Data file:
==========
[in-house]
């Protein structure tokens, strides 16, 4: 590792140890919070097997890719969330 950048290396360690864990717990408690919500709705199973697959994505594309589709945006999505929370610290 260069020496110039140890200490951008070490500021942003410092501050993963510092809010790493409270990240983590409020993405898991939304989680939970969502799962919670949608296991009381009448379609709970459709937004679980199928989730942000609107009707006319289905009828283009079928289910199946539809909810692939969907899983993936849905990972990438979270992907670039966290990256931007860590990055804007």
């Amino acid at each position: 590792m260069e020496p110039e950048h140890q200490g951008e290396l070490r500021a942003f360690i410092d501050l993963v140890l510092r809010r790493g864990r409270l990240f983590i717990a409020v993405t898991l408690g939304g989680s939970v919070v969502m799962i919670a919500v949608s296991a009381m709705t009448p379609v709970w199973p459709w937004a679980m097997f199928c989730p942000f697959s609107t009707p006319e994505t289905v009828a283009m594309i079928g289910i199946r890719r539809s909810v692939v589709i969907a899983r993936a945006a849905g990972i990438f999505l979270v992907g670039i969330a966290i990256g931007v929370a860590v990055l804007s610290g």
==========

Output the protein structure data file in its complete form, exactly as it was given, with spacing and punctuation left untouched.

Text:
[in-house]
């Protein structure tokens, strides 16, 4: 590792140890919070097997890719969330 950048290396360690864990717990408690919500709705199973697959994505594309589709945006999505929370610290 260069020496110039140890200490951008070490500021942003410092501050993963510092809010790493409270990240983590409020993405898991939304989680939970969502799962919670949608296991009381009448379609709970459709937004679980199928989730942000609107009707006319289905009828283009079928289910199946539809909810692939969907899983993936849905990972990438979270992907670039966290990256931007860590990055804007």
């Amino acid at each position: 590792m260069e020496p110039e950048h140890q200490g951008e290396l070490r500021a942003f360690i410092d501050l993963v140890l510092r809010r790493g864990r409270l990240f983590i717990a409020v993405t898991l408690g939304g989680s939970v919070v969502m799962i919670a919500v949608s296991a009381m709705t009448p379609v709970w199973p459709w937004a679980m097997f199928c989730p942000f697959s609107t009707p006319e994505t289905v009828a283009m594309i079928g289910i199946r890719r539809s909810v692939v589709i969907a899983r993936a945006a849905g990972i990438f999505l979270v992907g670039i969330a966290i990256g931007v929370a860590v990055l804007s610290g």